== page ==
Jamar Norville, the taxi driver who allegedly hit and killed Osmond Griffith, the main witness in the faeces assault on newspaper columnist Freddie Kissoon, initially claimed that he was threatened to kill the man but then changed his story, a prosecutor yesterday told a court.
Addressing Magistrate Zamilla Ally-Seepaul at Norville’s arraignment on charges of causing death and drunk driving, Police Prosecutor David Goodridge, said that due to the nature of the claims both the Traffic Department and the Criminal Investigation Department are still investigating.
Norville, 27, of Lot 427 Schoonord, West Bank Demerara, pleaded not guilty to the two charges and was set $1,050,000 bail.
Norville, who is attached to Cyril’s Taxi Service, was charged with having driven his car, HC 4399, on September 2, at Industry Railway Embankment, in a manner dangerous to the public, thereby causing the death of Griffith. It is also alleged that he drove the vehicle while his breath alcohol level exceeded the legal limit.
Attorney Adrian Thompson, who represented the accused, told the court that his client was kept in police custody in excess of 72 hours. He also said that at the time of the accident, Norville had two passengers in his car. Thompson said that his client, after the accident, left the scene because persons were attacking him.
Thompson said that his client is of the belief that he did not kill Griffith and that the man was pushed into the path of his car. He said that though persons may believe Norville’s involvement in the man’s death to be suspicious, since Griffith was a central witness in the trial of Kwame McCoy, Jason Abdullah and Shawn Hinds for the assault on Kissoon, their suspicions are unfounded and he attested to knowing Norville for a while. Thompson subsequently begged for reasonable bail, while telling the court that his client is not a flight risk and he would lodge his passport at a police station.
However, Goodridge sternly objected to the accused being granted bail. According to him, Norville’s story to the police has changed several times. He said the man had told the police that someone had placed a gun to his head and had told him to kill Griffith. He added that the man subsequently changed his story and told the police that he saw Griffith being pushed into the path of the vehicle. The prosecutor said that because of these stories, the investigation is incomplete and ranks from the Traffic Department and the Criminal Investigation Department have joined forces to work on the matter.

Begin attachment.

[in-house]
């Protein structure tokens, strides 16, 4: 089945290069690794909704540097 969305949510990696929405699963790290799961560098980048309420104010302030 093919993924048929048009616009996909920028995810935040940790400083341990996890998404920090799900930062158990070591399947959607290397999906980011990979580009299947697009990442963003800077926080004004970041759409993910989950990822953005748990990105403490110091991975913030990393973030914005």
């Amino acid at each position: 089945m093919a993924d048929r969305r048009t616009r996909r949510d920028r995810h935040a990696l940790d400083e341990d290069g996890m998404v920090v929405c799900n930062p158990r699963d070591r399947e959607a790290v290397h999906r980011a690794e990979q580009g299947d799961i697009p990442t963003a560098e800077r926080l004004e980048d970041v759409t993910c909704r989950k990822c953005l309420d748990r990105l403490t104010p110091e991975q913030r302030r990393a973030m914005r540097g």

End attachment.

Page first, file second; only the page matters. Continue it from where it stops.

The prosecutor said that so far, police have determined that Norville was driving at a fast rate, heading west along the Railway Embankment Road, when he collided with PJJ 8828, which was stationary. As a result of the collision, he lost control of the vehicle and hit Griffith. The deceased, who sustained multiple injuries, was pronounced dead on arrival at the hospital where he was rushed afterward.
Goodridge also told the court that after the accident, Norville fled the scene and was later caught by the police hiding out at a friend’s house at the University of Guyana road. He opined that all this could be corroborated by the passengers who were in the car at the time of the accident. He said though Thompson told the court that his client was working at the time of the accident, that was not true since persons saw him drinking at a popular spot with the passengers who were in the vehicle.
Goodridge also told the court that Norville gave the police a different home address from the one he provided to the court.
After hearing the submissions, the magistrate granted Norville $1 million bail for the causing death charge and $50,000 on the driving while under the influence charge. He was also ordered to lodge his passport and report to the Sparendaam Police Station. The matter was adjourned until September 30.